But realistically speaking, the Soviets got to the moon before the US, and with the competition fiercer than ever, shouldn't reaching Mars be more of a priority if only to plant their flag in it first?
During a meeting, the heated relations between the US and the USSR were briefly discussed, from the sense of putting missiles on Pathfinder to staging a meet-cute in space to show the world they share common goals -- except the hope was it would be an illusion, with the USSR swatting away the request after much publicity, putting the US in a favorable light.
That's scarily stupid to consider. They were amped up over a solar flare, and they think provoking the Soviets with a meet-n-greet gone sideways in public is a good idea. God help them.
Margo has her hands full, but she's also got Aleida on her mind. She chose NASA as her family, but Aleida came as close as she'll get to a daughter. I hope she finds time to take her calls instead of looking worried for a minute and allowing it to pass.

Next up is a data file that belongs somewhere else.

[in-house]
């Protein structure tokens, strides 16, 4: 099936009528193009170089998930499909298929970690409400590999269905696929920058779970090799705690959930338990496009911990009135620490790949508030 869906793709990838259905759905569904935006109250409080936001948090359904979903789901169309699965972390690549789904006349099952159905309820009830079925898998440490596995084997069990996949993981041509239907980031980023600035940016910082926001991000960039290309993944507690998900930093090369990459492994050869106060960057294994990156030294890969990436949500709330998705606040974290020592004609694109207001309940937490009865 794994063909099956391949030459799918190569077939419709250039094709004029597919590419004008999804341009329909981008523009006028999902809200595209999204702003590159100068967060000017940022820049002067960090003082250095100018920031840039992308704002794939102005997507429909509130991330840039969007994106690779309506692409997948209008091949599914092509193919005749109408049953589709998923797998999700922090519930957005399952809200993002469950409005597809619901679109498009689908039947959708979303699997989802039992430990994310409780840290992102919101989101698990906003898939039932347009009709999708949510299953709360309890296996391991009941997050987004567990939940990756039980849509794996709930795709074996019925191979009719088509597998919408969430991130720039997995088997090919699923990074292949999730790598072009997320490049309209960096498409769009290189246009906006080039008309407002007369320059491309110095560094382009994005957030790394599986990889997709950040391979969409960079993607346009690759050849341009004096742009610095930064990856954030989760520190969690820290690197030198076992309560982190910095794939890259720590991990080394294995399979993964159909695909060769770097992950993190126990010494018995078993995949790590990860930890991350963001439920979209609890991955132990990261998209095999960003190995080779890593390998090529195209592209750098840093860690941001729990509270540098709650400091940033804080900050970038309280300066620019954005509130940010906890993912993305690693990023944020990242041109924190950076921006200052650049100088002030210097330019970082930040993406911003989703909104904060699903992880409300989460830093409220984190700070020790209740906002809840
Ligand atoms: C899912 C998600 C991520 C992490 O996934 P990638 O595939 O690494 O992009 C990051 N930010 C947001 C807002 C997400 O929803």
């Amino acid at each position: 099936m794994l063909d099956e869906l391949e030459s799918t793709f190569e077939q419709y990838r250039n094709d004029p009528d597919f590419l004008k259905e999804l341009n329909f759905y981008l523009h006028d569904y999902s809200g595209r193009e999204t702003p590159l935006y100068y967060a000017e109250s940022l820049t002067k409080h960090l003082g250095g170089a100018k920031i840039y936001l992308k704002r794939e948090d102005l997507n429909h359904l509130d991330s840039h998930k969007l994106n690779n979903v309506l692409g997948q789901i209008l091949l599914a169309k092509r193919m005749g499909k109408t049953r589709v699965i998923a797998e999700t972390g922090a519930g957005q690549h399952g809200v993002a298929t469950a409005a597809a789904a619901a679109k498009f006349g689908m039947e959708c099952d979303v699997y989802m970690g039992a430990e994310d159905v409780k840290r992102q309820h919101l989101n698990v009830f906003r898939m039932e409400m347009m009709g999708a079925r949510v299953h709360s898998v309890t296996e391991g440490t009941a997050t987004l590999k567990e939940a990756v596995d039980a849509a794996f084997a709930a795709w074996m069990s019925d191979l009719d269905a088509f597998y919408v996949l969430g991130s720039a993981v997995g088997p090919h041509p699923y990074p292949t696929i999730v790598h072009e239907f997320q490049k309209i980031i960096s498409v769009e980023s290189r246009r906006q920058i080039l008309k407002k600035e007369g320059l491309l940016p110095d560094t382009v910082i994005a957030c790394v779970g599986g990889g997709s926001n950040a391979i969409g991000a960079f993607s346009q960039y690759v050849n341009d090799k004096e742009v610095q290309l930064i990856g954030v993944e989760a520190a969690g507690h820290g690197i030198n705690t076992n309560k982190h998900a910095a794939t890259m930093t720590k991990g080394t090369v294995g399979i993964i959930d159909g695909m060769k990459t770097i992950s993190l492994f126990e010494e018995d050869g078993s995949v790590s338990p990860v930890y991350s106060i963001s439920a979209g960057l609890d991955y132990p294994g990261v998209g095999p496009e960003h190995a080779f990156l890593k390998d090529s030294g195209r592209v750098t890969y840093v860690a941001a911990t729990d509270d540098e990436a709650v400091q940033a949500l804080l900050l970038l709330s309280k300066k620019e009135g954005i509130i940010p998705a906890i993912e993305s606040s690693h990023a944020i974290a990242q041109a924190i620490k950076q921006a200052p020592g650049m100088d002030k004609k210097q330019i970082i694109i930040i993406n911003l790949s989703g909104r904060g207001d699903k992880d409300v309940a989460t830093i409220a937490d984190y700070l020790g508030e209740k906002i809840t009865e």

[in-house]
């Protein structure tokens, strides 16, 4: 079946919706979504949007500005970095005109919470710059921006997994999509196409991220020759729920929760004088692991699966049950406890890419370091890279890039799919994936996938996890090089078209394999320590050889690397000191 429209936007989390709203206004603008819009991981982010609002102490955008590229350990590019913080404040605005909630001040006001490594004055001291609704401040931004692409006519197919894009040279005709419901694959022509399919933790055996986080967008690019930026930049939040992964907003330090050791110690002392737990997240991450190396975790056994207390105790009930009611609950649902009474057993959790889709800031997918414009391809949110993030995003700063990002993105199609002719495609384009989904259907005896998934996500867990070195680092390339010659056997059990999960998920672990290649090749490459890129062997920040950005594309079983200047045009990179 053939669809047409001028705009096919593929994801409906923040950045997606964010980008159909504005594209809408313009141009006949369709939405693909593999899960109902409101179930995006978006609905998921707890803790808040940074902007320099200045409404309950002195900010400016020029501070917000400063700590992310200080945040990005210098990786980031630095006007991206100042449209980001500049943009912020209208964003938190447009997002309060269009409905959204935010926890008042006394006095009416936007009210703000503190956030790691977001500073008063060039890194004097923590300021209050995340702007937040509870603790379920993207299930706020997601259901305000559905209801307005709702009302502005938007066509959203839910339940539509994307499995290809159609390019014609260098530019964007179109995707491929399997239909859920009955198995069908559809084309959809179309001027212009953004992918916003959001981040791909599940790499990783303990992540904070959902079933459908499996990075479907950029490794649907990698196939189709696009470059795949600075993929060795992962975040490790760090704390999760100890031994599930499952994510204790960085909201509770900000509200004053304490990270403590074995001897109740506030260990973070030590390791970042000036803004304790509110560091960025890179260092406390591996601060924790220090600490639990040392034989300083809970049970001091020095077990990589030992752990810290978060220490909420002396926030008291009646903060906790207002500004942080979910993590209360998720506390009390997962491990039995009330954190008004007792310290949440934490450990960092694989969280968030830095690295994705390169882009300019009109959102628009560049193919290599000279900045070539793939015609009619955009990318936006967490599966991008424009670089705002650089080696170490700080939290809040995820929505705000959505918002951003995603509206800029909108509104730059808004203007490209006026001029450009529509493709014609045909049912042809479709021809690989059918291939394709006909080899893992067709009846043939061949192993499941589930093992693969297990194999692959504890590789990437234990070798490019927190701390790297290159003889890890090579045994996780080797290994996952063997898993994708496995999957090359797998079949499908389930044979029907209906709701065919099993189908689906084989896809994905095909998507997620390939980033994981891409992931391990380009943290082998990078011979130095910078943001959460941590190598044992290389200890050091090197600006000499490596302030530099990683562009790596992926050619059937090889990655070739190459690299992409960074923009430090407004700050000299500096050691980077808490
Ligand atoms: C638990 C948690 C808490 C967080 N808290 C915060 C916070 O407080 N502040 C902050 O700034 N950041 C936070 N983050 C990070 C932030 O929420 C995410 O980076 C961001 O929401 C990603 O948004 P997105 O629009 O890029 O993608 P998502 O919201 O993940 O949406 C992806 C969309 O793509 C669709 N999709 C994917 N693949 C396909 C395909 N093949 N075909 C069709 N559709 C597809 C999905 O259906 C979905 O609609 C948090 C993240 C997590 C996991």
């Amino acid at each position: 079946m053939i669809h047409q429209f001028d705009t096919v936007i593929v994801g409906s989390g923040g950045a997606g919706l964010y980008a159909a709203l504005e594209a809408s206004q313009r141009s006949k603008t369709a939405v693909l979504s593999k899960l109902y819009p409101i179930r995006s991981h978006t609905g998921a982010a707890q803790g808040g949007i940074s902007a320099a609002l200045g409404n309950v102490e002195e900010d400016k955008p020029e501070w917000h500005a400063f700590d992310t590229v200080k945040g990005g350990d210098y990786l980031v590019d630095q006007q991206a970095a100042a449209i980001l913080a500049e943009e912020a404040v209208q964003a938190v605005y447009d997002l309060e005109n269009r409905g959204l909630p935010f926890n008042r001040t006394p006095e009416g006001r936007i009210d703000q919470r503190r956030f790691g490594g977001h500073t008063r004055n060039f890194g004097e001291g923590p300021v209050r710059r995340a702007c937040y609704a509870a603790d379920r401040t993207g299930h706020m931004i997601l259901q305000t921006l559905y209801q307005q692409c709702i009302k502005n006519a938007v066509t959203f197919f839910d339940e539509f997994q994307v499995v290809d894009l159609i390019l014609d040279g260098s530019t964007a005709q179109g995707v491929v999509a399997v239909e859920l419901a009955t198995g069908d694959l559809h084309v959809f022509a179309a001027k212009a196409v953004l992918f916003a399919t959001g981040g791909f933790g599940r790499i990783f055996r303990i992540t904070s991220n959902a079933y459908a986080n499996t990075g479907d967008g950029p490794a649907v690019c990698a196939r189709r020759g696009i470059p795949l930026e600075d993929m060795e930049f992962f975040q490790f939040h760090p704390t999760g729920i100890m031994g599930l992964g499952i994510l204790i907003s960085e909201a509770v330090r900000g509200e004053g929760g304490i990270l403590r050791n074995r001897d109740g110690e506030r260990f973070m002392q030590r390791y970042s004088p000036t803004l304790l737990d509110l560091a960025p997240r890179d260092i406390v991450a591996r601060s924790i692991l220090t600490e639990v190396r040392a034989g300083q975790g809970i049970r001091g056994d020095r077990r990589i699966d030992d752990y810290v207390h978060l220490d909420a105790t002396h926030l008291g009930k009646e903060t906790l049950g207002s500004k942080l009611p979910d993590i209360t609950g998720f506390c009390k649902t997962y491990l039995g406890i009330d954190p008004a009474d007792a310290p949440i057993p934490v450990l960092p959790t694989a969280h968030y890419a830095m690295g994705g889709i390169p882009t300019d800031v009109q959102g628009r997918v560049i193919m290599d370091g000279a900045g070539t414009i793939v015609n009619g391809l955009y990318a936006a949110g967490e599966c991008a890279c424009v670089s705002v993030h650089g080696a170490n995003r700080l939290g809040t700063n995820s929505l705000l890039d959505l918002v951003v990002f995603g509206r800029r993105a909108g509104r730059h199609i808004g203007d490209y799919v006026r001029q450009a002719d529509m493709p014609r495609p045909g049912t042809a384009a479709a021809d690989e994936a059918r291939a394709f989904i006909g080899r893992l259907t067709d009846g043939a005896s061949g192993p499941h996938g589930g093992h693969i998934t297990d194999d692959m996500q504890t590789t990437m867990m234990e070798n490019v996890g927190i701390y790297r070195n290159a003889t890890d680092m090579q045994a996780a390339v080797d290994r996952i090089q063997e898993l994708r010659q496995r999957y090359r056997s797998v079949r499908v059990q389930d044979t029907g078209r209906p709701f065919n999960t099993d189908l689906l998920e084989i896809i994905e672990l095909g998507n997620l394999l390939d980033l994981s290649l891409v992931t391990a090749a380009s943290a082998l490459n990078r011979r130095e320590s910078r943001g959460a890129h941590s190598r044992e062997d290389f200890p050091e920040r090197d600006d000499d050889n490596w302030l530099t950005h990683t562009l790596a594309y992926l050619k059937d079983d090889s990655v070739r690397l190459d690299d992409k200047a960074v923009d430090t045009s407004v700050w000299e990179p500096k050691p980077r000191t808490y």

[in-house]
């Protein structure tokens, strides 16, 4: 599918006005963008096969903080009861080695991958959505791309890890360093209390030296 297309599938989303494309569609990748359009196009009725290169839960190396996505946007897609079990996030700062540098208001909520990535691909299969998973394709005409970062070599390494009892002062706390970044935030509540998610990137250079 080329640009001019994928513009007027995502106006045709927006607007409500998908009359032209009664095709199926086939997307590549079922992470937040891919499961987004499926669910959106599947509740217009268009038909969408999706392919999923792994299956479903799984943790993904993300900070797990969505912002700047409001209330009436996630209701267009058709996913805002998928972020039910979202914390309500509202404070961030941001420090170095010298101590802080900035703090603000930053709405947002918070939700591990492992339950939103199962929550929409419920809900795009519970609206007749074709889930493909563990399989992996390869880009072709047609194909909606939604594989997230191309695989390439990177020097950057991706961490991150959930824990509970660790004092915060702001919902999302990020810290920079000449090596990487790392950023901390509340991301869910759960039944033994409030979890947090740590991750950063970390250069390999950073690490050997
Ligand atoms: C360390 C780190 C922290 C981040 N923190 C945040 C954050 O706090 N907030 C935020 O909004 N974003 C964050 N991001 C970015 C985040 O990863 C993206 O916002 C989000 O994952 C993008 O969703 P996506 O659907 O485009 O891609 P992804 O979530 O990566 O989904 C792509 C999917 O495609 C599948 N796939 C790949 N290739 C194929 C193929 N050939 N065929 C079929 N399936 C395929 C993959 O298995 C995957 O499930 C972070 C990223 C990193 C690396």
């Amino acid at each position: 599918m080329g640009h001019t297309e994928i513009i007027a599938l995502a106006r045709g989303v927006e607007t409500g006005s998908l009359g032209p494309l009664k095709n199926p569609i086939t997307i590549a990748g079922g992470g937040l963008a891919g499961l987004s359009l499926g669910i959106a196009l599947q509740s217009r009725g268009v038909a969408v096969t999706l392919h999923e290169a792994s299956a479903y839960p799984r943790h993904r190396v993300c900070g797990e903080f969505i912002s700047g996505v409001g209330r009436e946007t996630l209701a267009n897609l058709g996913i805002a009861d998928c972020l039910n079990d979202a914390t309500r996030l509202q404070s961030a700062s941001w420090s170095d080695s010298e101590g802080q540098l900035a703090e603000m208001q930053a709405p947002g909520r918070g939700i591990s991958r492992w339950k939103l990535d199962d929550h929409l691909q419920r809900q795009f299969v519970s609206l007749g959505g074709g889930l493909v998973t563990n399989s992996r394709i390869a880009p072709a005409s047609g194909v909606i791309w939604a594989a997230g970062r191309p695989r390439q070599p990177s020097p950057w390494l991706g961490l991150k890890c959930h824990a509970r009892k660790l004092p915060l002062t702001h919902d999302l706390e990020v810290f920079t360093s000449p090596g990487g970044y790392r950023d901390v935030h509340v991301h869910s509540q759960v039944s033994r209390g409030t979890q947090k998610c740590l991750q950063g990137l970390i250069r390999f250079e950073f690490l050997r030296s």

I love the friendship with the Baldwins and the Cobbs because without Karen and Wayne leaning on each other while Ed and Molly were in various parts of space, the couple's thing could have never have taken flight as it did.
Hell, stick-in-the-mud, Karen was getting high with Wayne on the golf course. They're so much fun together.
That also gave Molly and Ed time to connect. She thought she pulled the wool over everyone's eyes about the rescue mission, but Ed knew her too well. He's not chastising her about lying or putting her life in danger; he just wants to know that she's OK.
At the same time, she's got questions for him. The daring Ed Baldwin she knew would never be satisfied behind a desk. But they were different people ten years ago when Ed lost his son and wasn't home to help Karen through the aftermath.
I don't know. The life you think you're gonna have, sometimes it doesn't end up making you happy, and I'm happy. You know, being there for Kelly and Karen. Hell, even those Asscans. It means something. No, it's not pushing the envelope, but, I don't know. Sometimes it's just more important being with the people you love than doing what you love.